1. Stateless clients look just like full nodes today, except they do not download the state trie. In order to sync they must download the header chain and block bodies, as full nodes do today. (It’s not really “stateless”, it’s “less state”)

  2. In order to support stateless clients a new version of the eth protocol is launched, eth/66. Most messages are the same, but it does not have GetNodeData. State is fetched using a different mechanism, described below.

  3. When miners create a block they also create a witness for that block. The witness specifies a subtree of the state from the previous block. It contains every part of the state tree which is read from or written to by the transactions in the block. Block headers include an additional field, the hash of the witness.

  4. There’s a new block propagation rule, peers will only propagate blocks which are accompanied by a witness. (In the eth/66 subprotocol the NewBlock message includes a field which contains the witness)

  5. Transactions look almost exactly as they do today. However, nodes do not accept them unless they’re accompanied by a witness proving the sending account. An affordance for this is made in eth/66.

  6. Somehow, we migrate the account trie from the patricia tree to a binary trie. This will reduce witness sizes.

  7. Somehow, we merkelize contract bytecodes. Witnesses only include the parts of the bytecode which are actually touched. This also reduces witness sizes.

  8. We add a gas cost. Transactions must pay an amount proportional to the number of accounts and storage items and bytes of code they touch. This gas cost is set such that the witnesses are bounded to a reasonable size, at most 1MB?

  9. There’s a new subprotocol, state/1, which nodes can use to fetch chunks of state (Geth calls these tiles) from each other. Both full nodes and stateless clients use this protocol to fetch state, stateless clients just fetch less state.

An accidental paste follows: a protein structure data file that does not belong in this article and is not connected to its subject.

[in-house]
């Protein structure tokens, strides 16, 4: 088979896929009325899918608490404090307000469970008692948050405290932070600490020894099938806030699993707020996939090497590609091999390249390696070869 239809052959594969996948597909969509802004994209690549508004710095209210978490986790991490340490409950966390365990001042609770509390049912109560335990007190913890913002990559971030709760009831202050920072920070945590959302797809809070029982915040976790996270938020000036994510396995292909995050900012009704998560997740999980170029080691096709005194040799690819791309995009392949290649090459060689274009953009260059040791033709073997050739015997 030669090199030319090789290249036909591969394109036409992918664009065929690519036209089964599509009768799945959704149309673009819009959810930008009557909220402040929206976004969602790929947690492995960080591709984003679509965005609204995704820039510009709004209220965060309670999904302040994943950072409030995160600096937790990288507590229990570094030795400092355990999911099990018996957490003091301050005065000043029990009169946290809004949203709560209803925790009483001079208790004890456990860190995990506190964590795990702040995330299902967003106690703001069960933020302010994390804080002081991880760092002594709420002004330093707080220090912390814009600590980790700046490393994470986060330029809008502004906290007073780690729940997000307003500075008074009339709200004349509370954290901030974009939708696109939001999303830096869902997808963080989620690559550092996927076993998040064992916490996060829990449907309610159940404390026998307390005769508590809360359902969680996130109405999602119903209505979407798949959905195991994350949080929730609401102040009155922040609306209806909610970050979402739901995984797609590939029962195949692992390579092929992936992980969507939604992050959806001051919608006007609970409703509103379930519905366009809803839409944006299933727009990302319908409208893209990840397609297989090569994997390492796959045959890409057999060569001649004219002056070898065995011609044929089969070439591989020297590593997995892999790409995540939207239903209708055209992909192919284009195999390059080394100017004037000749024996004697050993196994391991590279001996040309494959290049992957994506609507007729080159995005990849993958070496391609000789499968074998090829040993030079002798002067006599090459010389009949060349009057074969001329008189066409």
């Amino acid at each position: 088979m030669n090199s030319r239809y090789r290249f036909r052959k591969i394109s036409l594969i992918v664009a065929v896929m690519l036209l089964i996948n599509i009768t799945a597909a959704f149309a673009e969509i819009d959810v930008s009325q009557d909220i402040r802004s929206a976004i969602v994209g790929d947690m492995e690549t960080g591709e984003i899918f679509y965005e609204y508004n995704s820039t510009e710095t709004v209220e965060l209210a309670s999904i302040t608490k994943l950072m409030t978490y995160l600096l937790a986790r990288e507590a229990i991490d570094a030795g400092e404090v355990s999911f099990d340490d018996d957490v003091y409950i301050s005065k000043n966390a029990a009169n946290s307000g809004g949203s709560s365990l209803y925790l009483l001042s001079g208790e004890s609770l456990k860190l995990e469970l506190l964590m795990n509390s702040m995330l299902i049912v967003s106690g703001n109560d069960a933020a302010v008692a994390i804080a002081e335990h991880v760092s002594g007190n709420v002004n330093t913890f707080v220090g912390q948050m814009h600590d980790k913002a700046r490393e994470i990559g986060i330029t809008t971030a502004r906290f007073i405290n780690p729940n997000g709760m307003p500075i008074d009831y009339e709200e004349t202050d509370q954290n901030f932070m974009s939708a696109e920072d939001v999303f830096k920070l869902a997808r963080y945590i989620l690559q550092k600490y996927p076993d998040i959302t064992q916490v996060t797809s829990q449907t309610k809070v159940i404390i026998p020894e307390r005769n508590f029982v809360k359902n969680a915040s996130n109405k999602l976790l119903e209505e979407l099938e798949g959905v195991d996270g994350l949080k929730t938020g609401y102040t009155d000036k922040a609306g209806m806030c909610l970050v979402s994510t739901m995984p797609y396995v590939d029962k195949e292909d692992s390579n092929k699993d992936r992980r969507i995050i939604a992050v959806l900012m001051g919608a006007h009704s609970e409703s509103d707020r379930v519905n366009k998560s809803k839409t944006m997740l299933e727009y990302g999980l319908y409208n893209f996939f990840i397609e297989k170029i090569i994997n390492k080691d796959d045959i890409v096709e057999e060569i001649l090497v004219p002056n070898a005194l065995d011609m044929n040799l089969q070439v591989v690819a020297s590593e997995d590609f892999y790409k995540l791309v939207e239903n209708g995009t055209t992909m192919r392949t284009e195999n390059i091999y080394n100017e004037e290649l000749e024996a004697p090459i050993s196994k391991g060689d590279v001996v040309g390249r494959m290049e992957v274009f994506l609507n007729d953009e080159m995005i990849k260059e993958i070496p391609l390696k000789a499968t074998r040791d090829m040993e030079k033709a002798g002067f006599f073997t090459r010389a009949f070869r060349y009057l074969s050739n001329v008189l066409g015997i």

10. In the state/1 subprotocol each node advertises a list of chunks which they store, and the protocol provides a method of looking up which nodes store a given chunk. Nodes can request chunks from each other. All chunks are sent along with proofs which can be used to verify them. As blocks are added to the chain each node updates the chunks they store locally. The witness for each block is enough to update chunks. However, nodes must be careful to properly handle reorgs. A witness is not sufficient to undo changes to a chunk, when updating chunks the node must store some additional data it can later use to undo changes, if necessary.

  11. There is a social convention that nodes which have fetched a chunk must advertise it until they’ve served it to at least one other node. Full nodes will automatically follow this rule, they’ll always serve the entire state. Stateless clients might provide some kind of feedback to the user: “The current ratio of uploads to downloads is below 1, please continue running the node until the ratio is above 1”. Stateless clients will not support any features likely to break this invariant. Most notably:

  12. eth_call does not work unless you are running a full node, or your stateless client already has access to all the state necessary to service the request. Stateless clients do not attempt to fetch missing state from the network. eth_call is a fundamentally expensive operation and if you want to do it you should pay someone to do it for you.

  13. There’s a second social convention: When fetching state, nodes prioritize fetching state from stateless clients (which which aren’t advertising “I have everything”). This reduces the load on the full nodes, who are only asked to serve state which no stateless clients are serving.

You can see that even though I’ve called this “Least Ambitious” some of these bullets are still rather ambitious. Am I missing anything that would prevent this from working? Is there a way to simplify it even further?

Posts: 3

Participants: 2

Read full topic